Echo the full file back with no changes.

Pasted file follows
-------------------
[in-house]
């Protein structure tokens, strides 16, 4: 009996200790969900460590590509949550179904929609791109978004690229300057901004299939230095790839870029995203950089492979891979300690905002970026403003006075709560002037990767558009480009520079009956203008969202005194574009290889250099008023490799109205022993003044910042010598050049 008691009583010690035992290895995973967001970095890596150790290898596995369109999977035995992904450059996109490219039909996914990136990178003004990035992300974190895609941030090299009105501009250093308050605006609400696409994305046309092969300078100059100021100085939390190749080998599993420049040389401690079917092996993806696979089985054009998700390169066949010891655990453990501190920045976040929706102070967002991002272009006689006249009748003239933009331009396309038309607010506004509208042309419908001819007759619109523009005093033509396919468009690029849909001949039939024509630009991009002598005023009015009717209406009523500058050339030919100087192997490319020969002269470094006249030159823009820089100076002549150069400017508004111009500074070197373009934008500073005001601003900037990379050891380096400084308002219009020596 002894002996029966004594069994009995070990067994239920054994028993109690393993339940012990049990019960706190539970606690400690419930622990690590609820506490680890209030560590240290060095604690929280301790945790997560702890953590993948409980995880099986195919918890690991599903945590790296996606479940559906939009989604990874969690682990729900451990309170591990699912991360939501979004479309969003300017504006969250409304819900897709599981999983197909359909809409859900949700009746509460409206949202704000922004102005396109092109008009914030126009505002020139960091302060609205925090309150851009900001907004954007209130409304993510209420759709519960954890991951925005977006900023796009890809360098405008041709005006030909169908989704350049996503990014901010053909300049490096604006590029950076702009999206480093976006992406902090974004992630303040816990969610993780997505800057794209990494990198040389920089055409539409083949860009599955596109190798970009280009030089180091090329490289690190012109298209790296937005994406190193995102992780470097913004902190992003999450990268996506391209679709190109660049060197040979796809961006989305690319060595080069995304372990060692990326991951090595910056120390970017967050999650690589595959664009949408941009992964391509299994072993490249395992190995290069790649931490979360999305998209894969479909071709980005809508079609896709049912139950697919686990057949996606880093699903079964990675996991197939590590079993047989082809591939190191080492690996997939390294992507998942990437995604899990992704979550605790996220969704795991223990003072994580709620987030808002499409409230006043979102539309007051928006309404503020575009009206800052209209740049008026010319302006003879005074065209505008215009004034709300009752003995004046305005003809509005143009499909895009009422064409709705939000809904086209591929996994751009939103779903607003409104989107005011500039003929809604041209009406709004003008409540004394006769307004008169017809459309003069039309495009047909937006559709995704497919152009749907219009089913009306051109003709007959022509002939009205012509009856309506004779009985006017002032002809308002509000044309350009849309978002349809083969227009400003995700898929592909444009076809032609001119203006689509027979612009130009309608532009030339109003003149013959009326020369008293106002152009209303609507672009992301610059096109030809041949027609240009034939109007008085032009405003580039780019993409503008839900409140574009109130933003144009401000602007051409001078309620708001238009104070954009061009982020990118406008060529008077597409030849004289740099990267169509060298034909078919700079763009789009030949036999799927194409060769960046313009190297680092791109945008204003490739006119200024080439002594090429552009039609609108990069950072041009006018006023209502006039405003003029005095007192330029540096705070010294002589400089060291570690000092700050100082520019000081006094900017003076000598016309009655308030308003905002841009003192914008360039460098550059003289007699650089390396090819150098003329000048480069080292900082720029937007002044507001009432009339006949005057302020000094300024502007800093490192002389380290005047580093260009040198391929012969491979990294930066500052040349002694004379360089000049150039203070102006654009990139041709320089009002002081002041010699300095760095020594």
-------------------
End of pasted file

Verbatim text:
[in-house]
């Protein structure tokens, strides 16, 4: 009996200790969900460590590509949550179904929609791109978004690229300057901004299939230095790839870029995203950089492979891979300690905002970026403003006075709560002037990767558009480009520079009956203008969202005194574009290889250099008023490799109205022993003044910042010598050049 008691009583010690035992290895995973967001970095890596150790290898596995369109999977035995992904450059996109490219039909996914990136990178003004990035992300974190895609941030090299009105501009250093308050605006609400696409994305046309092969300078100059100021100085939390190749080998599993420049040389401690079917092996993806696979089985054009998700390169066949010891655990453990501190920045976040929706102070967002991002272009006689006249009748003239933009331009396309038309607010506004509208042309419908001819007759619109523009005093033509396919468009690029849909001949039939024509630009991009002598005023009015009717209406009523500058050339030919100087192997490319020969002269470094006249030159823009820089100076002549150069400017508004111009500074070197373009934008500073005001601003900037990379050891380096400084308002219009020596 002894002996029966004594069994009995070990067994239920054994028993109690393993339940012990049990019960706190539970606690400690419930622990690590609820506490680890209030560590240290060095604690929280301790945790997560702890953590993948409980995880099986195919918890690991599903945590790296996606479940559906939009989604990874969690682990729900451990309170591990699912991360939501979004479309969003300017504006969250409304819900897709599981999983197909359909809409859900949700009746509460409206949202704000922004102005396109092109008009914030126009505002020139960091302060609205925090309150851009900001907004954007209130409304993510209420759709519960954890991951925005977006900023796009890809360098405008041709005006030909169908989704350049996503990014901010053909300049490096604006590029950076702009999206480093976006992406902090974004992630303040816990969610993780997505800057794209990494990198040389920089055409539409083949860009599955596109190798970009280009030089180091090329490289690190012109298209790296937005994406190193995102992780470097913004902190992003999450990268996506391209679709190109660049060197040979796809961006989305690319060595080069995304372990060692990326991951090595910056120390970017967050999650690589595959664009949408941009992964391509299994072993490249395992190995290069790649931490979360999305998209894969479909071709980005809508079609896709049912139950697919686990057949996606880093699903079964990675996991197939590590079993047989082809591939190191080492690996997939390294992507998942990437995604899990992704979550605790996220969704795991223990003072994580709620987030808002499409409230006043979102539309007051928006309404503020575009009206800052209209740049008026010319302006003879005074065209505008215009004034709300009752003995004046305005003809509005143009499909895009009422064409709705939000809904086209591929996994751009939103779903607003409104989107005011500039003929809604041209009406709004003008409540004394006769307004008169017809459309003069039309495009047909937006559709995704497919152009749907219009089913009306051109003709007959022509002939009205012509009856309506004779009985006017002032002809308002509000044309350009849309978002349809083969227009400003995700898929592909444009076809032609001119203006689509027979612009130009309608532009030339109003003149013959009326020369008293106002152009209303609507672009992301610059096109030809041949027609240009034939109007008085032009405003580039780019993409503008839900409140574009109130933003144009401000602007051409001078309620708001238009104070954009061009982020990118406008060529008077597409030849004289740099990267169509060298034909078919700079763009789009030949036999799927194409060769960046313009190297680092791109945008204003490739006119200024080439002594090429552009039609609108990069950072041009006018006023209502006039405003003029005095007192330029540096705070010294002589400089060291570690000092700050100082520019000081006094900017003076000598016309009655308030308003905002841009003192914008360039460098550059003289007699650089390396090819150098003329000048480069080292900082720029937007002044507001009432009339006949005057302020000094300024502007800093490192002389380290005047580093260009040198391929012969491979990294930066500052040349002694004379360089000049150039203070102006654009990139041709320089009002002081002041010699300095760095020594």